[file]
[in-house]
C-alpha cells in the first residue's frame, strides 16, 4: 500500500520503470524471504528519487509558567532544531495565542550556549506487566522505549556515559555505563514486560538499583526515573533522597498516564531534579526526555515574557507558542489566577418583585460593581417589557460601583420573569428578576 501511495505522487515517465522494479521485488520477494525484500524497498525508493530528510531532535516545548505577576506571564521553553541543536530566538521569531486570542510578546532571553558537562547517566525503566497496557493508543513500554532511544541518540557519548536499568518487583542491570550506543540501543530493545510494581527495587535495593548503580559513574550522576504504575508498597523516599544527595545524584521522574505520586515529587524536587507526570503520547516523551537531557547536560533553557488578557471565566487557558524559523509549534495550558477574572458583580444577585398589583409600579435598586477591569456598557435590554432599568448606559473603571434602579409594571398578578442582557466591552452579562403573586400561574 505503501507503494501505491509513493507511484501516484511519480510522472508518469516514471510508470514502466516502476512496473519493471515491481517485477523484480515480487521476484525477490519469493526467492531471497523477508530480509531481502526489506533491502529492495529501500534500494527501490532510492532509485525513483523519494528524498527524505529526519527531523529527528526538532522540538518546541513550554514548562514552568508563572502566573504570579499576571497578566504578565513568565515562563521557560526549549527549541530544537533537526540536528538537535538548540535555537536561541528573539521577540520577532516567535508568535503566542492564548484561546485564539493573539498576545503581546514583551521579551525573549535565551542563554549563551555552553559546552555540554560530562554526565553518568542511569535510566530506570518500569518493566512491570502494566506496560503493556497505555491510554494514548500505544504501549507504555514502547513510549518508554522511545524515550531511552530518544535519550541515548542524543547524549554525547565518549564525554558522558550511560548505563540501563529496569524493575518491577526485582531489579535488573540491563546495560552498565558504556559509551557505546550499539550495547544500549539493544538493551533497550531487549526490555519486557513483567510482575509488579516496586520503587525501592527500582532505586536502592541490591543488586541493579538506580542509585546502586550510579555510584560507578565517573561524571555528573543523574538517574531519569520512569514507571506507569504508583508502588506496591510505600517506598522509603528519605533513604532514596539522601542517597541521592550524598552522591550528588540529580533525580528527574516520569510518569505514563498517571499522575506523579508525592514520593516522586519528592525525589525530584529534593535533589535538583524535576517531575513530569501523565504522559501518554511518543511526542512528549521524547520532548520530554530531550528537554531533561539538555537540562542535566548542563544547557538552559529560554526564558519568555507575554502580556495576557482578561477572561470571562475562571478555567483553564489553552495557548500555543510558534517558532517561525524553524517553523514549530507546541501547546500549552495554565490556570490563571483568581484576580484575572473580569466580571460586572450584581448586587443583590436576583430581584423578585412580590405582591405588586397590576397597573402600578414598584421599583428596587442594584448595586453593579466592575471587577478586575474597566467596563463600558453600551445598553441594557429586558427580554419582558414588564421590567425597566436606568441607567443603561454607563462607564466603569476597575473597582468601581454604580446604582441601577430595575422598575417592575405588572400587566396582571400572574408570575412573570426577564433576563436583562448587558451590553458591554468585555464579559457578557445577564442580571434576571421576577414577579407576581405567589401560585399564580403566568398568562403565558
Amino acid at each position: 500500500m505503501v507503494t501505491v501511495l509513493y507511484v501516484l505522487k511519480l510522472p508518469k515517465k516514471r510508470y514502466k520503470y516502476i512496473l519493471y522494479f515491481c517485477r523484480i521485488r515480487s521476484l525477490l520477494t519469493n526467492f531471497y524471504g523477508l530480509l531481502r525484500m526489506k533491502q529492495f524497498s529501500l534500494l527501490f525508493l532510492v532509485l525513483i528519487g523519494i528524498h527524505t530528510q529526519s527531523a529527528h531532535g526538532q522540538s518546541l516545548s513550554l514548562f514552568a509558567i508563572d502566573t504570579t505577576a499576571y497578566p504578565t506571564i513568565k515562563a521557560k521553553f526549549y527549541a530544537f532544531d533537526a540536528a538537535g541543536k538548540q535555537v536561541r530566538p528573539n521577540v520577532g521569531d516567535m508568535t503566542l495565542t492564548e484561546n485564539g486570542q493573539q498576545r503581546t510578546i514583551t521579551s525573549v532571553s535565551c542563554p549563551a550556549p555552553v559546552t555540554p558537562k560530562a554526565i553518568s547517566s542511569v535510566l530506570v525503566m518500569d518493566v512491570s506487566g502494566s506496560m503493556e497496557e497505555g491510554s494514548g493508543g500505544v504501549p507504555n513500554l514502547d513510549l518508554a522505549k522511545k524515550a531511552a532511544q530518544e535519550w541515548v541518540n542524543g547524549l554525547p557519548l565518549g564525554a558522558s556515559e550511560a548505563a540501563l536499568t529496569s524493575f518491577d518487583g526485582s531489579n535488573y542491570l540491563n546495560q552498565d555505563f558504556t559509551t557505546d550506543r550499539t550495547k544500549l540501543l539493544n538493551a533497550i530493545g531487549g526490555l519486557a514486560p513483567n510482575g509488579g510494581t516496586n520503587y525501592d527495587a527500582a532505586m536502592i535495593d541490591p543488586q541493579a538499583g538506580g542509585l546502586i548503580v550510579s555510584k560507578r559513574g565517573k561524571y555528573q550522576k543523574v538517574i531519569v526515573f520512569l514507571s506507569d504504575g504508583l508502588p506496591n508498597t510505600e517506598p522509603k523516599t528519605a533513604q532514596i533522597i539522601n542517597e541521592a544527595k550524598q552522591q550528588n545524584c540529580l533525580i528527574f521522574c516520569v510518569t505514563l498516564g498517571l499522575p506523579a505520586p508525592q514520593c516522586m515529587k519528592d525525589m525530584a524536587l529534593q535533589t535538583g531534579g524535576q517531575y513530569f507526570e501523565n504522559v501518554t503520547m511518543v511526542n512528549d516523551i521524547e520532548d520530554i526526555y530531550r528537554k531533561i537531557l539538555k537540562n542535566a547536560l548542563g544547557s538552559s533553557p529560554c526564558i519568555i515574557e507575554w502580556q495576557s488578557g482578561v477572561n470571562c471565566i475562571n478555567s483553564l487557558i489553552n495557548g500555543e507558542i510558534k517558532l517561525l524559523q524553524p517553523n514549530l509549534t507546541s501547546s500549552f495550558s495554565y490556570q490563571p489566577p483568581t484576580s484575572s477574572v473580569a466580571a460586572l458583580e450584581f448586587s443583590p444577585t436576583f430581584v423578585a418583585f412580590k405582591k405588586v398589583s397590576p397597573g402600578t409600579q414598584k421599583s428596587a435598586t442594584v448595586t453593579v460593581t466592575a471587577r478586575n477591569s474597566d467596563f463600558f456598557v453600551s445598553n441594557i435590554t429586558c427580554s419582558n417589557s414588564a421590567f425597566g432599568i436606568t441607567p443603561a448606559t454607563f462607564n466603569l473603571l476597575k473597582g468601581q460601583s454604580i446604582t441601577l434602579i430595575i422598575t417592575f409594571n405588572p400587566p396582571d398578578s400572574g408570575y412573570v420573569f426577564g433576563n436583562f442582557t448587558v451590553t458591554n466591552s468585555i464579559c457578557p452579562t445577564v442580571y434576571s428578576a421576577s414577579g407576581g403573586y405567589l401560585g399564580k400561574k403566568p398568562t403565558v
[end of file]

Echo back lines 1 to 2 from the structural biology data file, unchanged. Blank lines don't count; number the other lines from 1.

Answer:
[in-house]
C-alpha cells in the first residue's frame, strides 16, 4: 500500500520503470524471504528519487509558567532544531495565542550556549506487566522505549556515559555505563514486560538499583526515573533522597498516564531534579526526555515574557507558542489566577418583585460593581417589557460601583420573569428578576 501511495505522487515517465522494479521485488520477494525484500524497498525508493530528510531532535516545548505577576506571564521553553541543536530566538521569531486570542510578546532571553558537562547517566525503566497496557493508543513500554532511544541518540557519548536499568518487583542491570550506543540501543530493545510494581527495587535495593548503580559513574550522576504504575508498597523516599544527595545524584521522574505520586515529587524536587507526570503520547516523551537531557547536560533553557488578557471565566487557558524559523509549534495550558477574572458583580444577585398589583409600579435598586477591569456598557435590554432599568448606559473603571434602579409594571398578578442582557466591552452579562403573586400561574 505503501507503494501505491509513493507511484501516484511519480510522472508518469516514471510508470514502466516502476512496473519493471515491481517485477523484480515480487521476484525477490519469493526467492531471497523477508530480509531481502526489506533491502529492495529501500534500494527501490532510492532509485525513483523519494528524498527524505529526519527531523529527528526538532522540538518546541513550554514548562514552568508563572502566573504570579499576571497578566504578565513568565515562563521557560526549549527549541530544537533537526540536528538537535538548540535555537536561541528573539521577540520577532516567535508568535503566542492564548484561546485564539493573539498576545503581546514583551521579551525573549535565551542563554549563551555552553559546552555540554560530562554526565553518568542511569535510566530506570518500569518493566512491570502494566506496560503493556497505555491510554494514548500505544504501549507504555514502547513510549518508554522511545524515550531511552530518544535519550541515548542524543547524549554525547565518549564525554558522558550511560548505563540501563529496569524493575518491577526485582531489579535488573540491563546495560552498565558504556559509551557505546550499539550495547544500549539493544538493551533497550531487549526490555519486557513483567510482575509488579516496586520503587525501592527500582532505586536502592541490591543488586541493579538506580542509585546502586550510579555510584560507578565517573561524571555528573543523574538517574531519569520512569514507571506507569504508583508502588506496591510505600517506598522509603528519605533513604532514596539522601542517597541521592550524598552522591550528588540529580533525580528527574516520569510518569505514563498517571499522575506523579508525592514520593516522586519528592525525589525530584529534593535533589535538583524535576517531575513530569501523565504522559501518554511518543511526542512528549521524547520532548520530554530531550528537554531533561539538555537540562542535566548542563544547557538552559529560554526564558519568555507575554502580556495576557482578561477572561470571562475562571478555567483553564489553552495557548500555543510558534517558532517561525524553524517553523514549530507546541501547546500549552495554565490556570490563571483568581484576580484575572473580569466580571460586572450584581448586587443583590436576583430581584423578585412580590405582591405588586397590576397597573402600578414598584421599583428596587442594584448595586453593579466592575471587577478586575474597566467596563463600558453600551445598553441594557429586558427580554419582558414588564421590567425597566436606568441607567443603561454607563462607564466603569476597575473597582468601581454604580446604582441601577430595575422598575417592575405588572400587566396582571400572574408570575412573570426577564433576563436583562448587558451590553458591554468585555464579559457578557445577564442580571434576571421576577414577579407576581405567589401560585399564580403566568398568562403565558